Our data show that helix H4 of the UBA domain of Mex67 influences its interaction with other partners in different ways. Thus, whereas in vitro deletion of helix H4 or the F596A mutation increases the affinity of the UBA domain for ubiquitin and ubiquitin multimers, it reduces the affinity for Hpr1. Moreover, deletion of helix H4 reduces both cotranscriptional recruitment of Mex67 to mRNPs and generates an mRNA export defect at 37°C.
It is unlikely that deletion of helix H4 results in a complete loss of structure of the UBA domain, because these constructs retain the ability to bind ubiquitin. Instead, helix H4 seems to be involved directly in Hpr1 binding, and the pronounced mRNA export defect seen in mex67
cells would be consistent with the Hpr1:Mex67UBA interaction being an important step in the overall export pathway. However, it seems unlikely that helix H4 alone can account for all of the effects seen with deletion of the entire UBA domain, because previous studies have, for example, shown a role for the intact domain in interacting with phenylalanine-glycine nucleoporins to facilitate translocation through nuclear pore complexes (Grant et al., 2003
). Our results indicate that the core of the UBA domain (helices H1–H3) is responsible for ubiquitin binding, whereas H4 participates to Hpr1 binding and also seems to regulate the interaction of the Mex67 UBA domain with ubiquitin. It should be noted that although H4 is necessary for Hpr1 binding, it is likely not sufficient for this interaction as suggested by the residues within the UBA domain that are affected upon Hpr1 binding in NMR spectra (our unpublished observations). Because both ubiquitin binding and Hpr1 stabilization are important for cotranscriptional recruitment and mRNA export, interfering with either UBA domain or H4 results in both cotranscriptional recruitment and mRNA export defects.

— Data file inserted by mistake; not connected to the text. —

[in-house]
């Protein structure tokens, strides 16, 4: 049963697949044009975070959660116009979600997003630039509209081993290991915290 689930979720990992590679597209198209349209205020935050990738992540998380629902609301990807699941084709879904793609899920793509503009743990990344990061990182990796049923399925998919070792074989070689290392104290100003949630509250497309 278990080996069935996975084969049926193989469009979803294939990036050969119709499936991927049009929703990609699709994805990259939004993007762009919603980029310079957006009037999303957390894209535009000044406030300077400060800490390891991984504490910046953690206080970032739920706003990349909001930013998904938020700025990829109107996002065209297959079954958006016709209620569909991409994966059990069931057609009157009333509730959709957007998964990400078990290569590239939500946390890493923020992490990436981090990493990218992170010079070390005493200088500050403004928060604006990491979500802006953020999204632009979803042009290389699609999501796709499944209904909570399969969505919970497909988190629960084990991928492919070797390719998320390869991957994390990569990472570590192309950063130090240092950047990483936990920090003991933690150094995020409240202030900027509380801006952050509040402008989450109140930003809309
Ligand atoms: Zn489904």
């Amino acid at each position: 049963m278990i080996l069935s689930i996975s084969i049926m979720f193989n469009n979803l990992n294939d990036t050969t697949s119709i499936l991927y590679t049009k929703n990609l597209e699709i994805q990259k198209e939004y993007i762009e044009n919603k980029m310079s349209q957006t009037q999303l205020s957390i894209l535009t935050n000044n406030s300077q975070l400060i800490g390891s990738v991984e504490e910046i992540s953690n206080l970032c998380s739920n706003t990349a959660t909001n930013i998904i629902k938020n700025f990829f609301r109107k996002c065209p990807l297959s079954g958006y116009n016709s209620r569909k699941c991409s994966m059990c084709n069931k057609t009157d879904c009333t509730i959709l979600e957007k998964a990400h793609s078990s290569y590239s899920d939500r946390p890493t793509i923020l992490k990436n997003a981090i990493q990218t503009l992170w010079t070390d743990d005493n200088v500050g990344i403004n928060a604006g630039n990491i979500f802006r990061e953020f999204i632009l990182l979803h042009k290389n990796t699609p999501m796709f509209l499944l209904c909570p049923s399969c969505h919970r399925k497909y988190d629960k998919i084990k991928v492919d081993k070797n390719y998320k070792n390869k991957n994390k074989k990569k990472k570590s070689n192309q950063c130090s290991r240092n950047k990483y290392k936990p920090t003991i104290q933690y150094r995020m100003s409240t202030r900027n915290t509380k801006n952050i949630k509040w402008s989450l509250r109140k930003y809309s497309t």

Based on these results, we hypothesize that, in vivo, helix H4 may function to coordinate the ubiquitin binding activity of the Mex67 UBA domain with recognition of specific substrates, in particular Hpr1, and also prevent binding to nonspecific substrates. Such a function would probably require a two-stage mechanism for the recognition of ubiquitinated Hpr1 by UBA-Mex67, with an initial helix H4-dependent binding of Hpr1 followed by an interaction with ubiquitins conjugated to Hpr1. This type of UBA-Mex67:ubiquitin interaction might also occur with other partners. Substrate specificity and ubiquitin linkage selectivity of UBA domains seem to be interdependent and do not exclusively rely on intrinsic properties of UBA domains, but rather they are precisely controlled by their molecular environment, as we show here for UBA-Mex67. For example, a specific interaction of the HIV-1 accessory protein Vpr with hHR23A-UBA1 domain involves loop 1 (Withers-Ward et al., 2000
), whereas interaction of the N-terminal Ubiquitin-like domain of hHR23A with hHR23A-UBA1 modulates its selectivity for polyubiquitin linkage.
Comparison of the structure of the Mex67 UBA domain with the structures of other UBA:ubiquitin conjugates indicates that much of the interaction surface has been retained. For example, when the structure of the Mex67 UBA domain is superimposed on the UBA domain in the Ede1:ubiquitin complex (Swanson et al., 2006
), much of the general character and structure of the interaction interface is retained for helix H3 (). How might helix H4 influence the interactions? Steric hindrance seems unlikely, because in our model for the UBA-Mex67:monoubiquitin complex, helix H4 does not contact ubiquitin, although steric hindrance may possibly be important for binding of Lys48-linked ubiquitin multimers. Alternatively, previous studies have shown that the structure of the TAP-UBA domain is relatively plastic and mutations can introduce movements of helices H1, H2, and H3 that significantly alter interactions with other partners. Structural studies revealed that helix H4 in TAP-UBA is highly mobile and undergoes major conformational changes upon binding FXFG repeats or in the F617A mutant (Grant et al., 2003
). This result, together with the involvement of helix H4 in the interaction with Hpr1, would be consistent with the conformational change observed by SPR being associated with a change in helix H4 being triggered by binding to Hpr1. However, a change in the overall structure of the UBA domain associated with its binding Hpr1cannot be formally excluded. In either case, the conformational change induced by Hpr1 would facilitate ubiquitin binding by the UBA domain.
Although further work will be required to define the precise manner in which helix H4 modulates the interactions of the Mex67 UBA domain, our present studies demonstrate how the binding of Hpr1 can influence the affinity of this domain for ubiquitin and thereby provide a novel mechanism by which interactions between different components of the mRNP processing and export machinery can be modulated.